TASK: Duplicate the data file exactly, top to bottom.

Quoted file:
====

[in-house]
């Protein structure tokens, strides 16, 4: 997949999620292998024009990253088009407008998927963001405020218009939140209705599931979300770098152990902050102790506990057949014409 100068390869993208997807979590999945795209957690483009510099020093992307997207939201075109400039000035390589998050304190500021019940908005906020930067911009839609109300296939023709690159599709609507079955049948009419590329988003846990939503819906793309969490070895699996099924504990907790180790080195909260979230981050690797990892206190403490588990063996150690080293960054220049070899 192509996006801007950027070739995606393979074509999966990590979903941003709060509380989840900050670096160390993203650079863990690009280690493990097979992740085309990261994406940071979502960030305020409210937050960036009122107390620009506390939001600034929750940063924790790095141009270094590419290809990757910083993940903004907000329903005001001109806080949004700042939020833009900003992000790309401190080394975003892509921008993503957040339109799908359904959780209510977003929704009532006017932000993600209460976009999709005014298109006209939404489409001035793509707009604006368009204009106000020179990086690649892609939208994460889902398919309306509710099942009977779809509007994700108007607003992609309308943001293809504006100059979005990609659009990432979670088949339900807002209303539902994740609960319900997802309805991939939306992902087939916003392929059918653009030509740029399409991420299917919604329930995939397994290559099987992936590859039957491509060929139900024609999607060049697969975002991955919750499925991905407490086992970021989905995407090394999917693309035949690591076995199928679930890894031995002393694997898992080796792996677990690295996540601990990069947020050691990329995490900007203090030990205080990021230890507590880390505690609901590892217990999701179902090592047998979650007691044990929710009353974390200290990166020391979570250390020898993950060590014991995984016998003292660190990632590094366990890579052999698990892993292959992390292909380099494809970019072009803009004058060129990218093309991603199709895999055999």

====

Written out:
[in-house]
């Protein structure tokens, strides 16, 4: 997949999620292998024009990253088009407008998927963001405020218009939140209705599931979300770098152990902050102790506990057949014409 100068390869993208997807979590999945795209957690483009510099020093992307997207939201075109400039000035390589998050304190500021019940908005906020930067911009839609109300296939023709690159599709609507079955049948009419590329988003846990939503819906793309969490070895699996099924504990907790180790080195909260979230981050690797990892206190403490588990063996150690080293960054220049070899 192509996006801007950027070739995606393979074509999966990590979903941003709060509380989840900050670096160390993203650079863990690009280690493990097979992740085309990261994406940071979502960030305020409210937050960036009122107390620009506390939001600034929750940063924790790095141009270094590419290809990757910083993940903004907000329903005001001109806080949004700042939020833009900003992000790309401190080394975003892509921008993503957040339109799908359904959780209510977003929704009532006017932000993600209460976009999709005014298109006209939404489409001035793509707009604006368009204009106000020179990086690649892609939208994460889902398919309306509710099942009977779809509007994700108007607003992609309308943001293809504006100059979005990609659009990432979670088949339900807002209303539902994740609960319900997802309805991939939306992902087939916003392929059918653009030509740029399409991420299917919604329930995939397994290559099987992936590859039957491509060929139900024609999607060049697969975002991955919750499925991905407490086992970021989905995407090394999917693309035949690591076995199928679930890894031995002393694997898992080796792996677990690295996540601990990069947020050691990329995490900007203090030990205080990021230890507590880390505690609901590892217990999701179902090592047998979650007691044990929710009353974390200290990166020391979570250390020898993950060590014991995984016998003292660190990632590094366990890579052999698990892993292959992390292909380099494809970019072009803009004058060129990218093309991603199709895999055999």